Why can't Ofsted stop state schools preaching that same-sex relationships are wrong?
Posted: Thu, 25 Jun 2020 by Megan Manson
As the government considers ways to end 'gay conversion therapy' it should give Ofsted the power to stop faith schools fostering anti-LGBT attitudes in the first place, says Megan Manson.
The government is considering legal solutions to the problem of so-called 'gay conversion therapy'. This week the parliamentary under-secretary of state for equalities Kemi Badenoch said the government has completed a draft report on the practice, experience, and effect of conversion therapy. The report will be published once its findings have been reviewed.
'Conversion therapy' can be a broad term which is difficult to define, and trying to ban it isn't simple. Is a priest who asks a gay Christian to pray for help in dealing with his or her feelings conducting 'conversion therapy'?
And what about the many organisations which encourage gay people to remain celibate? Last week Jayne Ozanne, who campaigns for LGBT+ equality in religious organisations, questioned whether charities which teach "young and vulnerable LGBT people" that they have to be celibate for life provide a public benefit.
But teaching young and vulnerable LGBT people that they are condemned to a life of celibacy is far from uncommon. In fact, it's in the relationships & sex education (RSE) policies of many state-funded Catholic schools.
As the National Secular Society highlighted in our 2018 Unsafe Sex Education report, it's fairly standard for Catholic schools to say that while homosexual 'inclinations' aren't themselves sinful, acting on those inclinations certainly is.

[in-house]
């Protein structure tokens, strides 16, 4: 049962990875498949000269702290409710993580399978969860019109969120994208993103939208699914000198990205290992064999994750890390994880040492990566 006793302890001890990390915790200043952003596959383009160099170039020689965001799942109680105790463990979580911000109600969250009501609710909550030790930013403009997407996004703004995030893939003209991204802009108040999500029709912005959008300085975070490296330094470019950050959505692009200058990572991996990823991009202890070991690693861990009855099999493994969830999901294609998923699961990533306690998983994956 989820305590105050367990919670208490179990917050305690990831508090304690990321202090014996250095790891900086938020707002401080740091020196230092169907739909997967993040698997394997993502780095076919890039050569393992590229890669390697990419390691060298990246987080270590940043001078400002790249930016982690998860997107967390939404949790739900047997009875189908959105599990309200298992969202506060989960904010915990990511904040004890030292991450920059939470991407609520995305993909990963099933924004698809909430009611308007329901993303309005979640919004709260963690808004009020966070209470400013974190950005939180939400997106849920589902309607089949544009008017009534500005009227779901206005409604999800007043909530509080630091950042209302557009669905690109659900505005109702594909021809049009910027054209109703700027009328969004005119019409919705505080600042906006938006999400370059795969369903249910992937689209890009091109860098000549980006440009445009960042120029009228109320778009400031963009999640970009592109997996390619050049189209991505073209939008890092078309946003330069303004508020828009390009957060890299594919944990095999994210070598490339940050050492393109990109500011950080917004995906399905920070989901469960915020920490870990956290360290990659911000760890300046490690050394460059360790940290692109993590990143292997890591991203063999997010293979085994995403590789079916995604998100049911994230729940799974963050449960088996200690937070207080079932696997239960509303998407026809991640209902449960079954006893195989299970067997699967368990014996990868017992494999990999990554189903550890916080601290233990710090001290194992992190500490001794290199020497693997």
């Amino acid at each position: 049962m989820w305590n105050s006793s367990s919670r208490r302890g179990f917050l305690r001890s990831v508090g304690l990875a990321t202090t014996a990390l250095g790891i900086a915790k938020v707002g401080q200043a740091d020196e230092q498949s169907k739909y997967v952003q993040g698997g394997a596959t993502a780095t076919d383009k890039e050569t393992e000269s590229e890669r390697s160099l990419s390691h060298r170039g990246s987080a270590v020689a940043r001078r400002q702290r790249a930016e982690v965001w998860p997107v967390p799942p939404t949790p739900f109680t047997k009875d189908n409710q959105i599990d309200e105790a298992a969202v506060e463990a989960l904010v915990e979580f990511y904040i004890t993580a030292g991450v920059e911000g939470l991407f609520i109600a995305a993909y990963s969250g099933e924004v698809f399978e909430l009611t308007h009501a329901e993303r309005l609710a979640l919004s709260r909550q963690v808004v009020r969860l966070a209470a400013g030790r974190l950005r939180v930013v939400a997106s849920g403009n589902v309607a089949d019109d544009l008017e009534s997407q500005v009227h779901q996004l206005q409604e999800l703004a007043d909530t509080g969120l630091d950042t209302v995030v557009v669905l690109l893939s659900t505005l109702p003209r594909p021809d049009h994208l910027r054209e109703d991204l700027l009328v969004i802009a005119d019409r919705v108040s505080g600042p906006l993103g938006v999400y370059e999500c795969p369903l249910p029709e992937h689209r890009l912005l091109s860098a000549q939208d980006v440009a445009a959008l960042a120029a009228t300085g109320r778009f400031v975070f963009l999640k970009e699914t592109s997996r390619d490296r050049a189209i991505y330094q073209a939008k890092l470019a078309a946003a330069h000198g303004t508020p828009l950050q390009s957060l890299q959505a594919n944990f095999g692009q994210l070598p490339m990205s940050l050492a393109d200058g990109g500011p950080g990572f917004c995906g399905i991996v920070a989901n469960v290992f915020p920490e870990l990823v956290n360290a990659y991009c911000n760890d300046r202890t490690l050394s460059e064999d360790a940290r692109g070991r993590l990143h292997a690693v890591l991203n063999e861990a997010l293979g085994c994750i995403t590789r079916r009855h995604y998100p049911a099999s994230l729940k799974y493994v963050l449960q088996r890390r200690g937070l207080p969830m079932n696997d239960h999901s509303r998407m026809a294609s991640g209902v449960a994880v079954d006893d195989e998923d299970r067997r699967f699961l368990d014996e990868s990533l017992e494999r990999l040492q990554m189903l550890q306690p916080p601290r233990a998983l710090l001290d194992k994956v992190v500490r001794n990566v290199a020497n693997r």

To give a few examples, the RSE policy of All Saints Catholic School and Technology College in Dagenham refers to the Catholic Church's teaching that "the full sexual expression of love is reserved for husband and wife in marriage" and so it "does not accept homosexuality in practice/the act of homosexual sex". As a consolation it adds that the church is "aware of the special problems of homosexuals" and that "the possibility of repentance and forgiveness for sexual sins is open to all".
Holy Trinity Academy in Telford says in its "Education in Sexuality Policy" that the "sexual activity of homosexual people" is deemed "unacceptable" because it "does not respect the complimentary nature of male and female". It says the school will "provide opportunities to help students make responsible decisions, based on Christian values about sexual activity and gender identity".
The RSE policy of St Peter's Catholic School and Specialist Science College in London says that when students ask questions about homosexuality, they should be taught the church's view that "homosexual acts go against the natural order".
Worryingly, similar sentiments are expressed in the "Challenging homophobic behaviour" policy of St John's Catholic Comprehensive in Kent. It says it is "necessary to distinguish between sexual orientation or inclination, and engaging in sexual (genital) activity, heterosexual or homosexual" and that "neither a homosexual nor a heterosexual orientation leads inevitably to sexual activity". Quoting Pope Francis, it says families with gay members should be given "pastoral guidance" so "those who manifest a homosexual orientation can receive the assistance they need to understand and fully carry out God's will in their lives". This sounds awfully like getting priests to remind any LGBT+ children that they must never act upon their feelings. Is this verging into the territory of 'conversion therapy'?